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World trade has had a major impact on the daily lives of millions of people. In the last century, for example, our country had a flourishing textile industry. Before the Second World War, almost all textiles (clothing, sheets and towels) sold in our country were also made in the Netherlands.

After the war, wages rose in our country. And because wages were much lower in many countries in North Africa and Asia, it became cheaper and cheaper to have clothes made there. The result was that many textile factories in the Netherlands closed down or were moved abroad. Dutch products had become too expensive compared to clothes imported from other countries.

The same thing is still happening today all over the world. A few years ago, many Vietnamese farmers decided to start growing coffee. The result was that much more coffee was harvested in the world than could be drunk. As a result, the prices that farmers received for their coffee beans on the world market fell. Many coffee farmers in Ethiopia and Kenya could not keep their heads above water because of this. The big coffee roasters, such as Douwe Egberts and Nestlé, profited because they could negotiate a low purchase price.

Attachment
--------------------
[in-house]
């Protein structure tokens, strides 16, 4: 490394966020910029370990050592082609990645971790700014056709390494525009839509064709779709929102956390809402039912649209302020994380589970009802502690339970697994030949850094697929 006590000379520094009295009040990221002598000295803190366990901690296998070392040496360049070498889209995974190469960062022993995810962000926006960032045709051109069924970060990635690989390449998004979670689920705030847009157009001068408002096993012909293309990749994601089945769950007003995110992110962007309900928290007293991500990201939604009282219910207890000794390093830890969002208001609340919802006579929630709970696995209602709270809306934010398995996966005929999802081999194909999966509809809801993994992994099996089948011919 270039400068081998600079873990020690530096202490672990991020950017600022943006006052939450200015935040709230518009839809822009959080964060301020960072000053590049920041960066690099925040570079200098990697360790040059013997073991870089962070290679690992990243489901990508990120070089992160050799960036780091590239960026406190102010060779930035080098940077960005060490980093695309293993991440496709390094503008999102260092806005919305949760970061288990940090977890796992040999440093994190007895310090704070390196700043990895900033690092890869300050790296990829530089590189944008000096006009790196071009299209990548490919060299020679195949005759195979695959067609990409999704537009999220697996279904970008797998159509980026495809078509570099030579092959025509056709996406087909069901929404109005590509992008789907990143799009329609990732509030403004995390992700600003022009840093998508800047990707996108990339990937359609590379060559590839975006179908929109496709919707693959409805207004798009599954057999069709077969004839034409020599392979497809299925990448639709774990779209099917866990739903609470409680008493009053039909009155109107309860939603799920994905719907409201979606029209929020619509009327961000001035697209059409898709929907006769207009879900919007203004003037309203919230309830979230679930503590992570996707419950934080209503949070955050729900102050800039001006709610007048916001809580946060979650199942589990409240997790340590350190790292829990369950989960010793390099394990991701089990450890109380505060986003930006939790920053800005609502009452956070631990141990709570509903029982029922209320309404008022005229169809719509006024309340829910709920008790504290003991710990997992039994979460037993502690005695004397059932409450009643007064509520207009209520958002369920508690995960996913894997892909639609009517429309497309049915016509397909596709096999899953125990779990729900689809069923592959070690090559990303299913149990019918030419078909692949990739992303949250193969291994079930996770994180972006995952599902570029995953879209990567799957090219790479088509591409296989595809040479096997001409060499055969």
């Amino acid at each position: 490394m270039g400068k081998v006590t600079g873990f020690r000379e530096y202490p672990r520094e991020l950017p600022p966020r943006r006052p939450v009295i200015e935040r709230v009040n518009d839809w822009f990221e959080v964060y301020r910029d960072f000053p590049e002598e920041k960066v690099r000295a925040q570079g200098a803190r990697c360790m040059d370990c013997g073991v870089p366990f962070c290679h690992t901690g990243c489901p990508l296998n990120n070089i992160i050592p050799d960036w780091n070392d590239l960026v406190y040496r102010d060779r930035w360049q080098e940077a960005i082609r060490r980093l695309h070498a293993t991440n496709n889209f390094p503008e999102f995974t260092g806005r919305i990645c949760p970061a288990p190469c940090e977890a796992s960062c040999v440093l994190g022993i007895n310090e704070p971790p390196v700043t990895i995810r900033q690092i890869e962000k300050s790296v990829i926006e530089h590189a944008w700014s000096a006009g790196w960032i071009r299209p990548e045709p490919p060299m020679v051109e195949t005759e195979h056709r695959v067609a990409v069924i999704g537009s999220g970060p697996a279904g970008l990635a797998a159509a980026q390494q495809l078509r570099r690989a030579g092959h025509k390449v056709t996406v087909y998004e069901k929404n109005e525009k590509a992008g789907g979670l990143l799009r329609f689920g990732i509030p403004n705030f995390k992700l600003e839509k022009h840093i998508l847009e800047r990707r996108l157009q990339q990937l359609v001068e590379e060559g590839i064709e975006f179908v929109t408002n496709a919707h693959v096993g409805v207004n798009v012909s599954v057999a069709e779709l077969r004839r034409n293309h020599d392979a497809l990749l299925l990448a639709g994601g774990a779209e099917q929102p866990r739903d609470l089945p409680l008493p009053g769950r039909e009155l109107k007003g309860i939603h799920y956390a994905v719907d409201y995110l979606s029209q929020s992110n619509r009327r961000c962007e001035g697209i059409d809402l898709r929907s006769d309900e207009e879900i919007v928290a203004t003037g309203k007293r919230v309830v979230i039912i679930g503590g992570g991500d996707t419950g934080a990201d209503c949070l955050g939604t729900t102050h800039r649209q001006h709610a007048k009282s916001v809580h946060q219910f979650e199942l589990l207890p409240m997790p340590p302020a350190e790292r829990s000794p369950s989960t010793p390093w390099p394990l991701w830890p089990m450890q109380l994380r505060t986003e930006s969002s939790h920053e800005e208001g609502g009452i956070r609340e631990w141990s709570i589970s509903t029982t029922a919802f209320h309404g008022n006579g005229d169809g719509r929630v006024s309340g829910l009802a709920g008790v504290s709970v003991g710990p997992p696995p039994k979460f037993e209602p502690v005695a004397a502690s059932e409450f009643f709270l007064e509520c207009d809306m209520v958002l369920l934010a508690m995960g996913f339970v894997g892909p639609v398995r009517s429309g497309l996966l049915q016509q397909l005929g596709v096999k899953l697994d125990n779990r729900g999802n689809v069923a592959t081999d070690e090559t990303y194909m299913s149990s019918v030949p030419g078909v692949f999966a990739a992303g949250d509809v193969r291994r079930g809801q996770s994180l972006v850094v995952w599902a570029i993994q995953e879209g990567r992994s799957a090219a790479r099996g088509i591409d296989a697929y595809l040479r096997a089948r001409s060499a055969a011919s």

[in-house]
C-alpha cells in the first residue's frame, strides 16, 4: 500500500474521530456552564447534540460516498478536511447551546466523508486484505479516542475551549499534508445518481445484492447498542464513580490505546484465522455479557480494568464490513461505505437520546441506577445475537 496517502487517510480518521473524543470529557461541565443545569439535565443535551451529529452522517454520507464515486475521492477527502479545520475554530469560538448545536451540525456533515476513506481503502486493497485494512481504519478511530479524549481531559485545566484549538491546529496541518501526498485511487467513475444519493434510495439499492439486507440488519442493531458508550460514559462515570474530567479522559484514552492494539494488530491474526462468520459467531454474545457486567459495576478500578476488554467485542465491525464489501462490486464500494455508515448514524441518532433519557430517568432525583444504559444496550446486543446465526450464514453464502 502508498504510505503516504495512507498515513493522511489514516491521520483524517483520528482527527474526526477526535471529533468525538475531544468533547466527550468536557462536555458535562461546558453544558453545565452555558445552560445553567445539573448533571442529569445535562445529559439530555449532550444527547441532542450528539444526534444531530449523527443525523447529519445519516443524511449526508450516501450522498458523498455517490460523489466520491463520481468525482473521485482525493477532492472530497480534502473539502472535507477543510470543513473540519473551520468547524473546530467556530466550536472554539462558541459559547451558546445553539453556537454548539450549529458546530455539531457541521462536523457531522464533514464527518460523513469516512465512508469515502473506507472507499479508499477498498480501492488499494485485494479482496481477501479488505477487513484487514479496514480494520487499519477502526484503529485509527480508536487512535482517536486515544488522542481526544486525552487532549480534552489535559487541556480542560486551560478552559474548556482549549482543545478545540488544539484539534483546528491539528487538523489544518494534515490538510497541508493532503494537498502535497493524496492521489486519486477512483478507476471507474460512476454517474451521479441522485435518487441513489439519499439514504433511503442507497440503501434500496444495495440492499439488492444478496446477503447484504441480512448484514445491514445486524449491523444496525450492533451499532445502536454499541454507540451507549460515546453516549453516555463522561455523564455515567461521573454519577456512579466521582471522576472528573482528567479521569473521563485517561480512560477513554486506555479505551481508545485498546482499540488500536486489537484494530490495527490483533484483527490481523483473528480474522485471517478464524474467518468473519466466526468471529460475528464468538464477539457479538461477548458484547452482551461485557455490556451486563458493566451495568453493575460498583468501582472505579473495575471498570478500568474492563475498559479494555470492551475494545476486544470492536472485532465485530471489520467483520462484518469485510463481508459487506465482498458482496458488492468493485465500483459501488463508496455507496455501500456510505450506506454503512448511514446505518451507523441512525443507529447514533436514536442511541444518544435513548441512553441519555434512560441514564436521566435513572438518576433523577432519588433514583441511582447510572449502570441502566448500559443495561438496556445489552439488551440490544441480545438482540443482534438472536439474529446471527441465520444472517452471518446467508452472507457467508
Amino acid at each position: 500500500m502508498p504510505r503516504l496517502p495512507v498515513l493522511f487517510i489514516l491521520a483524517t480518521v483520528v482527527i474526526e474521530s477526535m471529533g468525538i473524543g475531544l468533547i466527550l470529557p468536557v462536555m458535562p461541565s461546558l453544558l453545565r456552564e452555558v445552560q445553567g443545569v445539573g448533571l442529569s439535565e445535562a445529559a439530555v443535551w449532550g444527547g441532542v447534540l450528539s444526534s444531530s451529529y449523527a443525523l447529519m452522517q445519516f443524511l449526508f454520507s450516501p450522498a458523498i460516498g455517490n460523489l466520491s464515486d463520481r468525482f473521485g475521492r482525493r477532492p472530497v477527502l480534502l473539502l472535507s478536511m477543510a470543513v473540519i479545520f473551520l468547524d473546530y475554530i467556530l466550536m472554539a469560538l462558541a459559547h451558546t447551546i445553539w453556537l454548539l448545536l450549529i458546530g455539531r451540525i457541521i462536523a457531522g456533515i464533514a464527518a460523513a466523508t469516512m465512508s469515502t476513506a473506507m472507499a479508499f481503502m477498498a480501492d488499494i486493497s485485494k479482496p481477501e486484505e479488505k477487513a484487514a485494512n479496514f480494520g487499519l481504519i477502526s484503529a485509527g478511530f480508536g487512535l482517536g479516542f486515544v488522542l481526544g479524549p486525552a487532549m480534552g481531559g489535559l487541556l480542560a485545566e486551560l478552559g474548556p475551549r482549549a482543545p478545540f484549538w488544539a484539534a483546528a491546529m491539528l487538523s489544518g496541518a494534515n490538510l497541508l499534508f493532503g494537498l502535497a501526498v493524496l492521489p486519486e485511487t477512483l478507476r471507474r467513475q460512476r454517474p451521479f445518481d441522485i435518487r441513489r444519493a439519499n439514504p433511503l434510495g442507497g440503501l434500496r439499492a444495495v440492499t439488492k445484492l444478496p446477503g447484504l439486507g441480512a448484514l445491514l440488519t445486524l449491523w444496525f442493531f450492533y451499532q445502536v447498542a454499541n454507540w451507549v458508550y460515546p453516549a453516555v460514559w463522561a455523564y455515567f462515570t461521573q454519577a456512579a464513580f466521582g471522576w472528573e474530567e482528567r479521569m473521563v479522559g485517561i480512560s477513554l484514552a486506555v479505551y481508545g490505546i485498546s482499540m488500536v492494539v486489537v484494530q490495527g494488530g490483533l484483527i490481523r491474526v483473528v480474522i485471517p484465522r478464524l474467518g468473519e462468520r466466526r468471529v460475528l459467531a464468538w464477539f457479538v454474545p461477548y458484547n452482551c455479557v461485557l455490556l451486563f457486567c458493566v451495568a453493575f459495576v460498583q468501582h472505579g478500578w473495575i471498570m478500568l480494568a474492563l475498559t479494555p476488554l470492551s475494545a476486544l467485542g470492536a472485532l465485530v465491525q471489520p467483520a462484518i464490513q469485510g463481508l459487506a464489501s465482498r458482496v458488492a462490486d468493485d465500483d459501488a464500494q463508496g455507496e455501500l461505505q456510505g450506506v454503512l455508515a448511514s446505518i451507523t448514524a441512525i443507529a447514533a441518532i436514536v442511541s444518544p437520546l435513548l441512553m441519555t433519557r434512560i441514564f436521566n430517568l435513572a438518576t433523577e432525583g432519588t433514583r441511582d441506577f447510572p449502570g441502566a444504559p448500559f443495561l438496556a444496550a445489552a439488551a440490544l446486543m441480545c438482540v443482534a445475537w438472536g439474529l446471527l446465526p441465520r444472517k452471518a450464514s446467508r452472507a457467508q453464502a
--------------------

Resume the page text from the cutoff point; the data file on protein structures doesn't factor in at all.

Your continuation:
Companies increasingly see the whole world as their field of activity. The ability to move money, goods and factories around the world is what we call globalisation. Distances no longer matter. A product can be produced anywhere in the world and (if you have enough money) can be bought anywhere in the world. For example, Toyota, the world's largest car manufacturer by 2020, has factories in 27 different countries and their cars are sold in 160 countries.


Question
4) A statement you often read about globalisation: "The world is becoming more and more like a village". Explain in your own words what we mean by that.
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